Avi Frey and his dog Ralphie (Stephen Nessen/WNYC)

No one tracks the affordability of the neighborhood like Ban Leow. He's a real estate broker for Evans & Nye which, he says, bears some responsibility for the skyrocketing cost of homes.

"A lot of middle class people are looking for homes around here, it also seems they’re being priced out," he says, speaking from his gleaming office with exposed brick and Edison bulbs in the window. "The vigorous activity of Bed-Stuy became suddenly so hot, we are partly the reason for it as well."

Leow's office is also located in this census tract. The real estate agent claims to have broken records, closing a three-family home for $1.85 million and a four family for $1.45 million. Not exactly middle-class prices.

"Brokers are always the person that brings the right people in, creates this vibrant mix of people, and hence business will come in, prices will go up and you are liked by some, hated by many," he admits.

Evans & Nye’s mortgage banker, Joe Spinelli, helps people get financing and says he hasn't qualified a single person who makes less than $100,000 in this neighborhood for a loan.

"I don’t want to say a majority, but a high percentage of people who are from here, and have been living here, not just recently, would not be able buy in today’s market. Absolutely no way, absolutely not," he says.

A home in Bedford-Stuyvesant, Brooklyn on Hancock Street, which is included in the AIA Guide to New York City because of its Pompeian-red-terra-cotta and brick (Stephen Nessen/WNYC)

Lisa Tompson, 42, feels lucky she got in early. Her Innervision Beauty Salon has been on the neighborhood’s commercial hub on Tompkins Avenue for more than 17 years. She grew up in this tract and owns the building where she lives.

"I’m really here to see all the changes that’s been made. And it’s for the better. You invite different businesses, different kinds of people. It’s a good thing. I like it," she says, pausing for a second. "Yeah."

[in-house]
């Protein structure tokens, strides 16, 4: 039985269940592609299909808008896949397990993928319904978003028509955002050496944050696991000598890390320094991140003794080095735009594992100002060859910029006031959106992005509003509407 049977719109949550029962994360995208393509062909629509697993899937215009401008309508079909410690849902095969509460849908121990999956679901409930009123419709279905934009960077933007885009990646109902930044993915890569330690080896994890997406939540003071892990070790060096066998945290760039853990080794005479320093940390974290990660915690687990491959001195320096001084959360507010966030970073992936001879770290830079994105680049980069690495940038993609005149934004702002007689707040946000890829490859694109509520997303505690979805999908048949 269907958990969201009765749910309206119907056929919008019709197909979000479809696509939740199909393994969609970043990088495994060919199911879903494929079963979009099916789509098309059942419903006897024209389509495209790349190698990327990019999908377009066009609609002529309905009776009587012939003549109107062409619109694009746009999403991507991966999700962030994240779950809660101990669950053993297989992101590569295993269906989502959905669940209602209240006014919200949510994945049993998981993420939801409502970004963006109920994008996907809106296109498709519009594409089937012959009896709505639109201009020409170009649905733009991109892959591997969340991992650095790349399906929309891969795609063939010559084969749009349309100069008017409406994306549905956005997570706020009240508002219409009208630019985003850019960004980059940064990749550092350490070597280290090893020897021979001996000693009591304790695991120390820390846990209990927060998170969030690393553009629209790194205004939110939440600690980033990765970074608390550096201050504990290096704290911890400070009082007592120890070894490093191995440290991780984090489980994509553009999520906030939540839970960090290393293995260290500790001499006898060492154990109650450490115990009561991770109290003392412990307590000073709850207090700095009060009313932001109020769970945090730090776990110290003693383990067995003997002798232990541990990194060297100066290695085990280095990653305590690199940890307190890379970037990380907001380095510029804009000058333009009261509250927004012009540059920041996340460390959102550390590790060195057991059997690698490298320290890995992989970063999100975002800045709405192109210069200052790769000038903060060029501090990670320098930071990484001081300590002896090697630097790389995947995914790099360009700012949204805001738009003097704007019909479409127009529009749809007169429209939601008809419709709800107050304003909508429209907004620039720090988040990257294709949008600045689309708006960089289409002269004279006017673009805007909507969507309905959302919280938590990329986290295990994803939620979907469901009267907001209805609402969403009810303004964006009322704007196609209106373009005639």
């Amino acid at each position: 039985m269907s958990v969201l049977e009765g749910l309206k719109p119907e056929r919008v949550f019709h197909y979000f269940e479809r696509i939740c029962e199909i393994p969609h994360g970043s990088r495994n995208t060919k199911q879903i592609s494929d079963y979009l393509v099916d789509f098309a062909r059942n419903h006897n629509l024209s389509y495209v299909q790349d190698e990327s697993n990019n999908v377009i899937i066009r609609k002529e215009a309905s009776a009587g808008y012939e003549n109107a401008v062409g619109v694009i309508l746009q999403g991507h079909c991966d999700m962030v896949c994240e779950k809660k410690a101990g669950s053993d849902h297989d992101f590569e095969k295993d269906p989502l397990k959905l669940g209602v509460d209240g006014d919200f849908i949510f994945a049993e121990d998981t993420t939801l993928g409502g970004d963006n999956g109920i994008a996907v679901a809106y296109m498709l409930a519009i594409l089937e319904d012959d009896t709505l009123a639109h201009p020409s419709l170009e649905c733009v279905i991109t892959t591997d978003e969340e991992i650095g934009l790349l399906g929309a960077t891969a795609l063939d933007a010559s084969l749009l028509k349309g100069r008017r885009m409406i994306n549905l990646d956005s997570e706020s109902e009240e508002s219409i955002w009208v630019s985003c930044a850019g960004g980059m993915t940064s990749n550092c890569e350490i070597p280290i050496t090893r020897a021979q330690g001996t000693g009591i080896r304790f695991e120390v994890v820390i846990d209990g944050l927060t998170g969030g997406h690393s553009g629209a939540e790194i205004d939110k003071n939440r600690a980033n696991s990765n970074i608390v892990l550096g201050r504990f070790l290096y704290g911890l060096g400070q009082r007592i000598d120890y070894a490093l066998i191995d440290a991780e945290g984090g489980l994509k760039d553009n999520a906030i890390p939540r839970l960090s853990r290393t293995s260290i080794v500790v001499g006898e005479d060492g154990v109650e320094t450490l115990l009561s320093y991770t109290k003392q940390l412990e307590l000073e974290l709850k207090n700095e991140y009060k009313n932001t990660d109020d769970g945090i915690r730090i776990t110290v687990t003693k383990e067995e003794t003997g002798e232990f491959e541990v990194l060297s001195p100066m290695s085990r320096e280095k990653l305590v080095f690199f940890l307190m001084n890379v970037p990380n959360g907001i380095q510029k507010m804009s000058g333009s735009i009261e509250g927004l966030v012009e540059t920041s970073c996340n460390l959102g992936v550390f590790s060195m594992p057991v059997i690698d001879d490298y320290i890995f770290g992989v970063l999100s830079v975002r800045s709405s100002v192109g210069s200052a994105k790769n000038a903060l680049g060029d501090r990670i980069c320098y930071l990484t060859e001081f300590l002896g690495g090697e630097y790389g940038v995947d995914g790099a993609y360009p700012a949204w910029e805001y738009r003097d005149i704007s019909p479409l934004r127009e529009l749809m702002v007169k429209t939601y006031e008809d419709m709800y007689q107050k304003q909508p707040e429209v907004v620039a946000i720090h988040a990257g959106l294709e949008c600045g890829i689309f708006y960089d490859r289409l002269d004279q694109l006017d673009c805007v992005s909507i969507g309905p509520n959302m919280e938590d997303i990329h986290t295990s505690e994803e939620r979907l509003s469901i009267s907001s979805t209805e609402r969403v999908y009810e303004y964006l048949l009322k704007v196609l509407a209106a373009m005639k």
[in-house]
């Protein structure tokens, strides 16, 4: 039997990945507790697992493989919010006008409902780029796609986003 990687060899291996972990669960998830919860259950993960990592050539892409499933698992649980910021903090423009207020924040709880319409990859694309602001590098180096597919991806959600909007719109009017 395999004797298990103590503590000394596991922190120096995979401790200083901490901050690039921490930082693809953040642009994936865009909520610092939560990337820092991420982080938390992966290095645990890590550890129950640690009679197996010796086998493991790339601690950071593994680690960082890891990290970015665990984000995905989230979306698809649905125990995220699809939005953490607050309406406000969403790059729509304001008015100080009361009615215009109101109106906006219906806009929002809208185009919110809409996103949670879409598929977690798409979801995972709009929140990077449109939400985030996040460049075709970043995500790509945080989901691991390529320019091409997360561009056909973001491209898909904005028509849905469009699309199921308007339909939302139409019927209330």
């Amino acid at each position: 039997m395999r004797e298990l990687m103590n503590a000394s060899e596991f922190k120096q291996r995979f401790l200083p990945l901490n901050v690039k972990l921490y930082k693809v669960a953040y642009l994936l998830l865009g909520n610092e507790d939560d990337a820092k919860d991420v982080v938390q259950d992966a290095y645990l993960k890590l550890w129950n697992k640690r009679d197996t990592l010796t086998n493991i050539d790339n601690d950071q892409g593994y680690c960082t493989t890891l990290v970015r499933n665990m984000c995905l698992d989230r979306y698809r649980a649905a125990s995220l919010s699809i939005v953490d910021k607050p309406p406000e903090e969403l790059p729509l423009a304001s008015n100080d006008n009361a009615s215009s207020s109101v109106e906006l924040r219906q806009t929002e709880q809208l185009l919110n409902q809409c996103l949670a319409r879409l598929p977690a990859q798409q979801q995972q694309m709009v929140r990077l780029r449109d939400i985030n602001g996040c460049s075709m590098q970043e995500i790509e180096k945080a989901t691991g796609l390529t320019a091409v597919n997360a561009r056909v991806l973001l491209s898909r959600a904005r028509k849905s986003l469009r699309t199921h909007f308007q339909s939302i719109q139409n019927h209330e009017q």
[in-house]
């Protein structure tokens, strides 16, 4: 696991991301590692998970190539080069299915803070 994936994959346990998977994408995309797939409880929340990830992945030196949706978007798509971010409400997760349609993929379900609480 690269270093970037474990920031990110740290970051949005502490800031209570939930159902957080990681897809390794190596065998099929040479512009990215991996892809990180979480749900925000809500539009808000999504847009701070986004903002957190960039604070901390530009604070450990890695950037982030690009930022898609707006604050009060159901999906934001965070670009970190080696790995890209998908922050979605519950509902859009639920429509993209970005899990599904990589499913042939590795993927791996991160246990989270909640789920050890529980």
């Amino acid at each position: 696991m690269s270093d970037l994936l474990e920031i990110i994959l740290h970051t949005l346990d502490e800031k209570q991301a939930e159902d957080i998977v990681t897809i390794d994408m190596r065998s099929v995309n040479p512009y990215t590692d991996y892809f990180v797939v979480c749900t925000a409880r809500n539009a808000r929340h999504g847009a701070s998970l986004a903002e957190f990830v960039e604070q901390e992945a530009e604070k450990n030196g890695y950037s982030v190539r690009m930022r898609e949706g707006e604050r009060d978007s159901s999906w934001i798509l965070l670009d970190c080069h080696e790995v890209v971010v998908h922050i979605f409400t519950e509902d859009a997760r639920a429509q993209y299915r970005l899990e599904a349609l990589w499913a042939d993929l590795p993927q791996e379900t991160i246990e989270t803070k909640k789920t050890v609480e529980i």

While she says she’s middle class, she's getting a lift by renting out one of her apartments. She’s still making about the median income, and feels the economic pressure every day. She’s hopeful Mayor Bill de Blasio will improve things.

"I think he’s going to be a lot better than the last mayor," she says, while braiding a customer's hair. "I believe that he’ll make different changes for everybody in general, for the middle class, and the no class."

Lisa Tompson, 42, owns her business and home in Bedford-Stuyvesant, Brooklyn. (Stephen Nessen/WNYC)

However, Tompson may not be around to see the changes. In the next five years she's hoping to move somewhere warmer, maybe in the South. Unlike her neighbor, Rosalind Morris, Tompson is ready to cash in on the booming Bed-Stuy market.

According to Census data, about 22 percent of the population in this tract moved in since 2010. And 43 percent moved in between 2000 and 2009. With rising rents and home prices, chances are good by the next Census that this tract will have a hard time remaining in the middle.

A mural outside of a building supply store on Halsey and Tompkins Ave. in this census tract (Stephen Nessen/WNYC)
A neo-Renaissance town house in Bedford-Stuyvesant, Brooklyn on Hancock Street, which is included in the AIA Guide to New York City. It was built for a successful Irish immigrant in the 1880s. (Stephen Nessen/WNYC)
Detailed stain glass on this historic building in Bedford-Stuyvesant, Brooklyn on Hancock Street (Stephen Nessen/WNYC)

Editors:

Karen Frillmann

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Comments [5]

Lalaland from Brooklyn

Mr. Leow should be careful with his words: "Brokers are always the person that brings the right people in, creates this vibrant mix of people, and hence business will come in, prices will go up and you are liked by some, hated by many," he admits."

A: clients choose brokers, not the other way around.
B: you sound like you may be discriminating
C: you are licensed salesperson, not a broker (also the article could use correction on this count). Interestingly there doesn't appear to be a broker working at this office. The headquarters is in Texas, and there is no broker listed as a broker for the Brooklyn office. I'm gathering it's legal since the DOS is issuing salespersons licenses, but it's hard to imagine proper oversight of salespeople in Brooklyn from Texas.

Jan. 10 2014 11:48 AM
Richard from Bronx